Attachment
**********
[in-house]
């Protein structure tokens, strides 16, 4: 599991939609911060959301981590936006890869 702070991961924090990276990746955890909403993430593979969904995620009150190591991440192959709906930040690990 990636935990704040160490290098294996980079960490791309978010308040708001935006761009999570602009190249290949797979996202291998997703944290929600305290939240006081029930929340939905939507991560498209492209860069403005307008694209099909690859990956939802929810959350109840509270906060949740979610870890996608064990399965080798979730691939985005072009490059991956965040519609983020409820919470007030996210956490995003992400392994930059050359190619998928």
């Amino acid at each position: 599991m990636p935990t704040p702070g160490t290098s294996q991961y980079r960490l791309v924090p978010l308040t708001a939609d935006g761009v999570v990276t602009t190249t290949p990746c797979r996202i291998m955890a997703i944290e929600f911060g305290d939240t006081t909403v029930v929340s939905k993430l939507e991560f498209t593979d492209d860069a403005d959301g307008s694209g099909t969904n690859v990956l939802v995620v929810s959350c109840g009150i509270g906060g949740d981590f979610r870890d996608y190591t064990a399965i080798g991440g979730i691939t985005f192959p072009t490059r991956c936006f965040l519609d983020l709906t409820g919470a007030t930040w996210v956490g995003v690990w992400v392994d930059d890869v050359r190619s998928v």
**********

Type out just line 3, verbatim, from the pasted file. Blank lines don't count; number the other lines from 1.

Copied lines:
């Amino acid at each position: 599991m990636p935990t704040p702070g160490t290098s294996q991961y980079r960490l791309v924090p978010l308040t708001a939609d935006g761009v999570v990276t602009t190249t290949p990746c797979r996202i291998m955890a997703i944290e929600f911060g305290d939240t006081t909403v029930v929340s939905k993430l939507e991560f498209t593979d492209d860069a403005d959301g307008s694209g099909t969904n690859v990956l939802v995620v929810s959350c109840g009150i509270g906060g949740d981590f979610r870890d996608y190591t064990a399965i080798g991440g979730i691939t985005f192959p072009t490059r991956c936006f965040l519609d983020l709906t409820g919470a007030t930040w996210v956490g995003v690990w992400v392994d930059d890869v050359r190619s998928v």